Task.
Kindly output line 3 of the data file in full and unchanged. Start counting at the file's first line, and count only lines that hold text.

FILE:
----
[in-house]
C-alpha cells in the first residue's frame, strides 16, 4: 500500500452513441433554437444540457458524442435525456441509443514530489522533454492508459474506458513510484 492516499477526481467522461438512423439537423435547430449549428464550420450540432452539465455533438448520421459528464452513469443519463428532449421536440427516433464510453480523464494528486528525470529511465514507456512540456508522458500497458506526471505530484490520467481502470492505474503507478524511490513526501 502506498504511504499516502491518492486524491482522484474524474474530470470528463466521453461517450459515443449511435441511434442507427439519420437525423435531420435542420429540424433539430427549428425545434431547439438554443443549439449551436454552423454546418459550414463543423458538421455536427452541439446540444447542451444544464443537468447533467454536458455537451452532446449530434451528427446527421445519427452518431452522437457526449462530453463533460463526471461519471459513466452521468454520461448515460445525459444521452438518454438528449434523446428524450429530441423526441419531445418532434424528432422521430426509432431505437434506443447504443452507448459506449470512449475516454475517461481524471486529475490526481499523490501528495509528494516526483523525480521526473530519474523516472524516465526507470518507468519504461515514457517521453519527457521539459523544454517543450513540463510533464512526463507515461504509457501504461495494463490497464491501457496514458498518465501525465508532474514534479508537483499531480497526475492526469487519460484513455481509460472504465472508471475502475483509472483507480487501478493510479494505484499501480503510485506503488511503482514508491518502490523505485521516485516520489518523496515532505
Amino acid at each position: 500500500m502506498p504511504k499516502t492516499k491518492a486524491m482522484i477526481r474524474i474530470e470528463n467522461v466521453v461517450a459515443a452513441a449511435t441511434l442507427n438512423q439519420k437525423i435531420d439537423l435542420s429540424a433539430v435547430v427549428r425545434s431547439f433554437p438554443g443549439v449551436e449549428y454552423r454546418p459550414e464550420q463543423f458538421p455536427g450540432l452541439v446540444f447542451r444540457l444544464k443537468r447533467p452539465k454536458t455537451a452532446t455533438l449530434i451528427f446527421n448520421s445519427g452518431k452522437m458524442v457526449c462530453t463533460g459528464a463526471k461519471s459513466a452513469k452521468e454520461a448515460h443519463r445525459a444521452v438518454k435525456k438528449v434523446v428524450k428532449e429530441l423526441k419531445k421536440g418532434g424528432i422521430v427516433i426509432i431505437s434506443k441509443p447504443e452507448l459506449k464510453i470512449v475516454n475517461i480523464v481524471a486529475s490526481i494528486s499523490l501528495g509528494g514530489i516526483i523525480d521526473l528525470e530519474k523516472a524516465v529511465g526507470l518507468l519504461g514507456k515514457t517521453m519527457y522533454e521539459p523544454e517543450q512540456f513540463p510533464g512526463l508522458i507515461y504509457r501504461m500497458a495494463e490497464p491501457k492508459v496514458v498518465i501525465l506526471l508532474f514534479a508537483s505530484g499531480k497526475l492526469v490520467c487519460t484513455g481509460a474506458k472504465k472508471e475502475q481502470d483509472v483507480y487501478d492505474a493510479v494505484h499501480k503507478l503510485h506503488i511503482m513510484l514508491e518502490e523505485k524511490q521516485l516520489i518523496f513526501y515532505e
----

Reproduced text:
Amino acid at each position: 500500500m502506498p504511504k499516502t492516499k491518492a486524491m482522484i477526481r474524474i474530470e470528463n467522461v466521453v461517450a459515443a452513441a449511435t441511434l442507427n438512423q439519420k437525423i435531420d439537423l435542420s429540424a433539430v435547430v427549428r425545434s431547439f433554437p438554443g443549439v449551436e449549428y454552423r454546418p459550414e464550420q463543423f458538421p455536427g450540432l452541439v446540444f447542451r444540457l444544464k443537468r447533467p452539465k454536458t455537451a452532446t455533438l449530434i451528427f446527421n448520421s445519427g452518431k452522437m458524442v457526449c462530453t463533460g459528464a463526471k461519471s459513466a452513469k452521468e454520461a448515460h443519463r445525459a444521452v438518454k435525456k438528449v434523446v428524450k428532449e429530441l423526441k419531445k421536440g418532434g424528432i422521430v427516433i426509432i431505437s434506443k441509443p447504443e452507448l459506449k464510453i470512449v475516454n475517461i480523464v481524471a486529475s490526481i494528486s499523490l501528495g509528494g514530489i516526483i523525480d521526473l528525470e530519474k523516472a524516465v529511465g526507470l518507468l519504461g514507456k515514457t517521453m519527457y522533454e521539459p523544454e517543450q512540456f513540463p510533464g512526463l508522458i507515461y504509457r501504461m500497458a495494463e490497464p491501457k492508459v496514458v498518465i501525465l506526471l508532474f514534479a508537483s505530484g499531480k497526475l492526469v490520467c487519460t484513455g481509460a474506458k472504465k472508471e475502475q481502470d483509472v483507480y487501478d492505474a493510479v494505484h499501480k503507478l503510485h506503488i511503482m513510484l514508491e518502490e523505485k524511490q521516485l516520489i518523496f513526501y515532505e